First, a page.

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Baker's Dozen
Original short interviews with notable, rising or overlooked
figures from comics or the larger entertainment field by Bill Baker.

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BAKER'S DOZEN for 09/24/2003
Double Agent
John Jackson Miller on editing for Krause Publications, and writing Crimson Dynamo and Iron Man for Marvel Comics

Iron Man Cover I've closely followed John Jackson Miller's comics journalism for a number of years now, and particularly found his work for the Comics and Games Retailer to be both insightful and refreshing. While others tended to scream that "the comics market is doomed" or that "there's gold in them thar racks" without nary shred of evidence besides anecdotes, John J's level-headed approach to discerning what the industry sales figures probably were, and what trends these numbers actually revealed, were a welcome shot of cold, hard factual reportage. So when I heard that he'd successfully taken Marvel Comics up on their offer to pitch a new series -- which turned out to be Crimson Dynamo -- for their revival of the Epic imprint, I was happy for him ... but also a bit worried that he'd be leaving his post at Krause to concentrate on this new career. Then, when he accepted the scripting chores on Iron Man, I really began to wonder if the end was near for his stewardship of the venerable CaGR magazine.

However, I soon discovered that my worries were groundless, as Miller explained to me that he fully intends to continue working full time as an editor for Krause, with no let up in his burgeoning work load, while simultaneously producing scripts for those two mainstream monthly titles. The story of how all this came to pass, and the behind the scenes approval process at his "day job" that allowed it all to happen, make for a read that's almost as interesting and full of plot twists as the scripts he's been producing for Marvel.

Bill Baker: You've recently begun writing two ongoing series for Marvel. Was it an easy decision to take on those two assignments, and what were some of the pros and cons of doing so?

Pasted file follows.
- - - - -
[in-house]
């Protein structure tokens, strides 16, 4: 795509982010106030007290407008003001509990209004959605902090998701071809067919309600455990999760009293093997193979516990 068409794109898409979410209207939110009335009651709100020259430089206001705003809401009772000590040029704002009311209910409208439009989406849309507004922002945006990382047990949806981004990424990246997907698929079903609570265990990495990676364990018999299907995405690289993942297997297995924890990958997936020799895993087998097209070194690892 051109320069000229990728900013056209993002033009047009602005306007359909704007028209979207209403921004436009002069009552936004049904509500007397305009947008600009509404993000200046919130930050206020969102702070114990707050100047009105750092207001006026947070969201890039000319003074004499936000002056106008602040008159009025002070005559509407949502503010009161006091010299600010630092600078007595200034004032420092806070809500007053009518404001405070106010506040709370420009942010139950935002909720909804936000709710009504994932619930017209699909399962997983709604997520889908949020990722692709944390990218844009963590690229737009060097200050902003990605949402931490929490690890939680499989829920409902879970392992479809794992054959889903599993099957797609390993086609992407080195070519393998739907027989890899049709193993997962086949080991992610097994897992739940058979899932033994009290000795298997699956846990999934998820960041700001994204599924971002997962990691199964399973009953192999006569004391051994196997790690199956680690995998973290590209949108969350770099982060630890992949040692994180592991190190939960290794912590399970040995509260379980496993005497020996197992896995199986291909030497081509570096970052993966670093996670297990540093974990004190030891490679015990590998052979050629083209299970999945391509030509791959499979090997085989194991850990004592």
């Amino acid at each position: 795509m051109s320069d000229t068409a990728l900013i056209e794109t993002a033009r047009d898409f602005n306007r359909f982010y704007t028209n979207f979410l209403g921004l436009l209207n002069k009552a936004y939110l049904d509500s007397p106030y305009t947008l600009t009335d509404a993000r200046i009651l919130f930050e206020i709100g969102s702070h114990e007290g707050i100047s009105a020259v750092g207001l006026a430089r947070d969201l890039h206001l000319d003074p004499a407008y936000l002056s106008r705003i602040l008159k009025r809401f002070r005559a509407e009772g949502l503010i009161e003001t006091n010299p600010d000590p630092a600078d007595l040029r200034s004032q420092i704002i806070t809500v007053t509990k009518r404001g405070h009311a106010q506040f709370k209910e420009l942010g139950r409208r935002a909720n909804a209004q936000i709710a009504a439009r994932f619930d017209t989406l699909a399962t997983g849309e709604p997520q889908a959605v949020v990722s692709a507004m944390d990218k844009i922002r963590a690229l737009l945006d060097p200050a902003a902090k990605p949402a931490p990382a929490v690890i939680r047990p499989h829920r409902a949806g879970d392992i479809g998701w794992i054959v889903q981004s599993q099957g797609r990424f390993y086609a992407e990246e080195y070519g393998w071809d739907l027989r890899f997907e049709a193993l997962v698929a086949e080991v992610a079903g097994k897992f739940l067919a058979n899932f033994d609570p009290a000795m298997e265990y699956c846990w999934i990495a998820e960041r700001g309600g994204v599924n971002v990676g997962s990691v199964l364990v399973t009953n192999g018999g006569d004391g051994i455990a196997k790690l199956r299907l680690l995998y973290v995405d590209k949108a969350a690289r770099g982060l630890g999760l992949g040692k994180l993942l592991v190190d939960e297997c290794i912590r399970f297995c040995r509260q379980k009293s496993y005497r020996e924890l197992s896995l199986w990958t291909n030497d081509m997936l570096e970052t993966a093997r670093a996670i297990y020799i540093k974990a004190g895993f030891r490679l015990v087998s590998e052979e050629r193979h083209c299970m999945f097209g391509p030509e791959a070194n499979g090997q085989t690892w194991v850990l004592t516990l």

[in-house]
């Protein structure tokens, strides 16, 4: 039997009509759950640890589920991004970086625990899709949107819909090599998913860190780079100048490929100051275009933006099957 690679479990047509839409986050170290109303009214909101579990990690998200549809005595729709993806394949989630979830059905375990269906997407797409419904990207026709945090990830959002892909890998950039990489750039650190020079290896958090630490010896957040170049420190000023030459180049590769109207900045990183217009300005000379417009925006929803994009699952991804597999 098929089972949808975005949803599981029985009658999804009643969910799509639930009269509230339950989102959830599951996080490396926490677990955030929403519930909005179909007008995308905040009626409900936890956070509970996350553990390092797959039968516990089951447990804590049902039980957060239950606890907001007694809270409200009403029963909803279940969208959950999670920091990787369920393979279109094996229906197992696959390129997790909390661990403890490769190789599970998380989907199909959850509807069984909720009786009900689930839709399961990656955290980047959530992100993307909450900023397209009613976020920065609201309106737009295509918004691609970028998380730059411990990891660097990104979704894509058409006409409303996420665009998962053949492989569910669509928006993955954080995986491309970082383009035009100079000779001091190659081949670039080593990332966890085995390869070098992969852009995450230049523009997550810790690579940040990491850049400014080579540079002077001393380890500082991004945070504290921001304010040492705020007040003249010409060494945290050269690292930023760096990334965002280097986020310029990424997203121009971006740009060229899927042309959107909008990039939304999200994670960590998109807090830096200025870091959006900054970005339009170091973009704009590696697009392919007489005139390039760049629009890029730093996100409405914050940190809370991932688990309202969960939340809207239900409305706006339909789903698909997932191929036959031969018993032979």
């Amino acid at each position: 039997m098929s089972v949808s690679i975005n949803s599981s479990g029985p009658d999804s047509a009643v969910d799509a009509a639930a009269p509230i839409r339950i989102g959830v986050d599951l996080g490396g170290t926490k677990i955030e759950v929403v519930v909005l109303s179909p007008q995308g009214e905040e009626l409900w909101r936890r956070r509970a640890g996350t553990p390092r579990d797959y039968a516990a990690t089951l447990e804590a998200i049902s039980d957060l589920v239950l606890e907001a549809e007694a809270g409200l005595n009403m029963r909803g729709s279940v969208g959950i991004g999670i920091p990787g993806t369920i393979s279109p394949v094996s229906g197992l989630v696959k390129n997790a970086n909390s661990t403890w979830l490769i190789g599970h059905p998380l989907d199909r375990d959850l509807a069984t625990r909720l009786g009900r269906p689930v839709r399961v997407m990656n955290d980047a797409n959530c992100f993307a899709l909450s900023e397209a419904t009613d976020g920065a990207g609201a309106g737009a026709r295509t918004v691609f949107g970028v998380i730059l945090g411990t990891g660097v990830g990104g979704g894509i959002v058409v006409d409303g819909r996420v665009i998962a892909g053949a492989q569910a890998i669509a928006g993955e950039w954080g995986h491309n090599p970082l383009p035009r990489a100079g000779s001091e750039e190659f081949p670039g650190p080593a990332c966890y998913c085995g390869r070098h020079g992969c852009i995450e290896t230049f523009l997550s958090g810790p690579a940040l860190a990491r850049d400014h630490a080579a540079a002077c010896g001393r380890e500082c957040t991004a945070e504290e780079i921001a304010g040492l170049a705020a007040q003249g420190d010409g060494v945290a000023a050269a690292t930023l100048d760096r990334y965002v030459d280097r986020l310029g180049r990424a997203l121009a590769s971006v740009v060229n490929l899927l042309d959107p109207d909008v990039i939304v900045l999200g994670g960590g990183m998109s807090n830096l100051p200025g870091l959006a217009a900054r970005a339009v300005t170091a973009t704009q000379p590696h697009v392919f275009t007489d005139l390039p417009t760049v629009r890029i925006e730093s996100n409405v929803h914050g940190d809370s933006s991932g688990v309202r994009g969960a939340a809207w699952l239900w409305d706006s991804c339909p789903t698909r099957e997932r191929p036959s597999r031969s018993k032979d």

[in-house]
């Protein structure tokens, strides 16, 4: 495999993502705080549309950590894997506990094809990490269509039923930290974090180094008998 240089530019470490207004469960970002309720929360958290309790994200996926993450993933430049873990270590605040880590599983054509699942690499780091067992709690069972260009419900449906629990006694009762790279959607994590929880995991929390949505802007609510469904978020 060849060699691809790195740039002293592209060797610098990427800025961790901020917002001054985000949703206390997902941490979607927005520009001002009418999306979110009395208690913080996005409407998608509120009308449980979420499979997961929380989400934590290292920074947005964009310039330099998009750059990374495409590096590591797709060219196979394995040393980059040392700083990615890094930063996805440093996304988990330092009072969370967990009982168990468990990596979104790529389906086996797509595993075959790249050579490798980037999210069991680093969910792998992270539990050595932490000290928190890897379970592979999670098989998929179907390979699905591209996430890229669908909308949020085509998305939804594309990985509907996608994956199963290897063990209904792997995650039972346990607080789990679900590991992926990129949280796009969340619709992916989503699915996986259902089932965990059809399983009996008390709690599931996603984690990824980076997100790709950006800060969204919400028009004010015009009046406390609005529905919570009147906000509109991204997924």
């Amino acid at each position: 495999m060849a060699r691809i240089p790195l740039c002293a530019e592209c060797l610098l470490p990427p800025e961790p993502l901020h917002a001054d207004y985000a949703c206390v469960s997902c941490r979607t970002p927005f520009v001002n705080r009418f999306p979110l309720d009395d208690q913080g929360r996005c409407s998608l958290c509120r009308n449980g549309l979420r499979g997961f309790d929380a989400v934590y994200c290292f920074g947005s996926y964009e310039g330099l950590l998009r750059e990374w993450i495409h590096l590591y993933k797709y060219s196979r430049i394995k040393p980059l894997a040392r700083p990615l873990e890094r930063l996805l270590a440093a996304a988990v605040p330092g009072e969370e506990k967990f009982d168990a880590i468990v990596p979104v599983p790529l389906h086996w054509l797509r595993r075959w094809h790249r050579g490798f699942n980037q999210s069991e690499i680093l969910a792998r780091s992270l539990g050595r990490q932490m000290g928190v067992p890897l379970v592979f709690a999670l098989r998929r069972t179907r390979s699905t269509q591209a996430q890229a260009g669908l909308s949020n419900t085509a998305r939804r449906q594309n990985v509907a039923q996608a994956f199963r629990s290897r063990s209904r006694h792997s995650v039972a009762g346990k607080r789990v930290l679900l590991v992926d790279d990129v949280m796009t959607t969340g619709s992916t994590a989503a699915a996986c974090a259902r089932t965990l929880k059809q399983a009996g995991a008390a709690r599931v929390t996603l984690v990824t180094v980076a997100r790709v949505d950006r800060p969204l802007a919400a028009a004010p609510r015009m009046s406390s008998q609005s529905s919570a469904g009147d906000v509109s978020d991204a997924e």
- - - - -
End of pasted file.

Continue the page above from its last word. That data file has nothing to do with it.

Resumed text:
John Jackson Miller: My job as editorial director of Krause Publications' comics and games division had been evolving over the years to the point where I was doing very little writing, and spending far more time managing our burgeoning line of books and specials. So, when offered the opportunity to pitch a series, I may have been more willing to try it than in the past, when I was more involved with the periodicals. I'd been finding I had more creative energy left over at the end of the day, and was already brushing up my fiction and comics writing at night.

Before I could even begin writing, of course, I first went through all the proper Krause channels for taking on outside work. Active participation in one's hobby areas is encouraged at the company, but I still wanted to go through the necessary hoops. That may have delayed my sending in a submission, but it was important to me to have those approvals.

The pros were obvious; experience on the creative end of comics at this level was something I didn't already have, and anything I learned about the process would certainly be to the benefit of readers at Krause in the long term. And certainly the exposure helps the recognition factor of my other books.

The cons were basically, as we perceived them, scheduling issues involving my own time. We've worked to arrange things so I can get everything done.

Iron Man 73

BB: With your full time position at Krause, isn't this all a conflict of interest in a real sense?

JJM: As noted, I'm almost entirely working on books today. I'm hardly going to modify Craig Shutt's Baby Boomer Comics to give a more favorable response to Professor Xavier's 1963 confessed crush on Jean Grey, or to boost the back issue prices on Crimson Dynamo in the new Standard Catalog of Comic Books.

And I trust Maggie Thompson and her staff will follow the policies we've had in place back since she was writing Dark Shadows for Innovation: Our magazines won't initiate coverage of my work (unless I end up revealing where Osama is or something so newsworthy it's unavoidable). If Marvel initiates the coverage in a press conference or something (as it already has once) or if a freelancer reporter/reviewer initiates the coverage, then it's fair game. Our readers shouldn't suffer a complete blackout on any title I'm involved with, but neither will there be questions that Krause is giving me - or I'm giving Krause - an unfair advantage.

BB: Well, you must have a lot of free time at the day job if you're ready to take on another full time work load.

JJM: [Loud laughter] Both my publishers and their readers get their money's worth. And so will my four-year-old's psychiatrist, after many more years of my moonlighting!

BB: So, what's your typical day at Krause consist of, then? What does an editorial director really do?